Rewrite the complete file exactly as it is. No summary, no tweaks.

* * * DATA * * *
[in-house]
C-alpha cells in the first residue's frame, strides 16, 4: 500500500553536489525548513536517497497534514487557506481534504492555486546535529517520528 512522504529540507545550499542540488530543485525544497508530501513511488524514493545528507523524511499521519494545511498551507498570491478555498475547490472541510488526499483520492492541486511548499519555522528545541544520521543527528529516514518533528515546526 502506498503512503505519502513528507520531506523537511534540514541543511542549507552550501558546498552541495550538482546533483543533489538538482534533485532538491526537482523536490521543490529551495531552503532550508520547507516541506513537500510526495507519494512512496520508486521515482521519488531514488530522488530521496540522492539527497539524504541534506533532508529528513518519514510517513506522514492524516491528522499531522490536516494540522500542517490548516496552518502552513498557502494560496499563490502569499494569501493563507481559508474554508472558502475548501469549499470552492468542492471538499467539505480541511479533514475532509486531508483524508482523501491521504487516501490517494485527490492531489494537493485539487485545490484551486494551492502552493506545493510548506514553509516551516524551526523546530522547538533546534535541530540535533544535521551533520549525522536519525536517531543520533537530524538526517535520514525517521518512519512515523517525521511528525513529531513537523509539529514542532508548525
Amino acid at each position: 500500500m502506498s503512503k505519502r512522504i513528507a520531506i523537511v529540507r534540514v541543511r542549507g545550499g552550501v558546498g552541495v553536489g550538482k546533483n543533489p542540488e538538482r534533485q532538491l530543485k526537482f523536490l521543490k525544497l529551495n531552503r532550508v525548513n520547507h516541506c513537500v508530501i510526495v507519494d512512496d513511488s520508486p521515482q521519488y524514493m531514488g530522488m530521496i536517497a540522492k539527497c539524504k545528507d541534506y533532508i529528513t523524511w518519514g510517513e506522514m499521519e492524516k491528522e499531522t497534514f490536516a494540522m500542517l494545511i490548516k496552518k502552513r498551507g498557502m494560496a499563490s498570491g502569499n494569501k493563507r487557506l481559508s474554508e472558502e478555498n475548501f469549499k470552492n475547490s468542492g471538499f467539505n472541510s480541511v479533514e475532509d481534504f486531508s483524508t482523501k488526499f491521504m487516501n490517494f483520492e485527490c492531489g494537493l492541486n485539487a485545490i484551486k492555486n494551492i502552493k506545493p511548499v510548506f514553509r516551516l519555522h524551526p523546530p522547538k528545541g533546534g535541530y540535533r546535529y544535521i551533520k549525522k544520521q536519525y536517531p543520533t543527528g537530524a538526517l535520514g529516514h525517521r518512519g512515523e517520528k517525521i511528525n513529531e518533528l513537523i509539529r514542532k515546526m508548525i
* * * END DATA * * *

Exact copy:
[in-house]
C-alpha cells in the first residue's frame, strides 16, 4: 500500500553536489525548513536517497497534514487557506481534504492555486546535529517520528 512522504529540507545550499542540488530543485525544497508530501513511488524514493545528507523524511499521519494545511498551507498570491478555498475547490472541510488526499483520492492541486511548499519555522528545541544520521543527528529516514518533528515546526 502506498503512503505519502513528507520531506523537511534540514541543511542549507552550501558546498552541495550538482546533483543533489538538482534533485532538491526537482523536490521543490529551495531552503532550508520547507516541506513537500510526495507519494512512496520508486521515482521519488531514488530522488530521496540522492539527497539524504541534506533532508529528513518519514510517513506522514492524516491528522499531522490536516494540522500542517490548516496552518502552513498557502494560496499563490502569499494569501493563507481559508474554508472558502475548501469549499470552492468542492471538499467539505480541511479533514475532509486531508483524508482523501491521504487516501490517494485527490492531489494537493485539487485545490484551486494551492502552493506545493510548506514553509516551516524551526523546530522547538533546534535541530540535533544535521551533520549525522536519525536517531543520533537530524538526517535520514525517521518512519512515523517525521511528525513529531513537523509539529514542532508548525
Amino acid at each position: 500500500m502506498s503512503k505519502r512522504i513528507a520531506i523537511v529540507r534540514v541543511r542549507g545550499g552550501v558546498g552541495v553536489g550538482k546533483n543533489p542540488e538538482r534533485q532538491l530543485k526537482f523536490l521543490k525544497l529551495n531552503r532550508v525548513n520547507h516541506c513537500v508530501i510526495v507519494d512512496d513511488s520508486p521515482q521519488y524514493m531514488g530522488m530521496i536517497a540522492k539527497c539524504k545528507d541534506y533532508i529528513t523524511w518519514g510517513e506522514m499521519e492524516k491528522e499531522t497534514f490536516a494540522m500542517l494545511i490548516k496552518k502552513r498551507g498557502m494560496a499563490s498570491g502569499n494569501k493563507r487557506l481559508s474554508e472558502e478555498n475548501f469549499k470552492n475547490s468542492g471538499f467539505n472541510s480541511v479533514e475532509d481534504f486531508s483524508t482523501k488526499f491521504m487516501n490517494f483520492e485527490c492531489g494537493l492541486n485539487a485545490i484551486k492555486n494551492i502552493k506545493p511548499v510548506f514553509r516551516l519555522h524551526p523546530p522547538k528545541g533546534g535541530y540535533r546535529y544535521i551533520k549525522k544520521q536519525y536517531p543520533t543527528g537530524a538526517l535520514g529516514h525517521r518512519g512515523e517520528k517525521i511528525n513529531e518533528l513537523i509539529r514542532k515546526m508548525i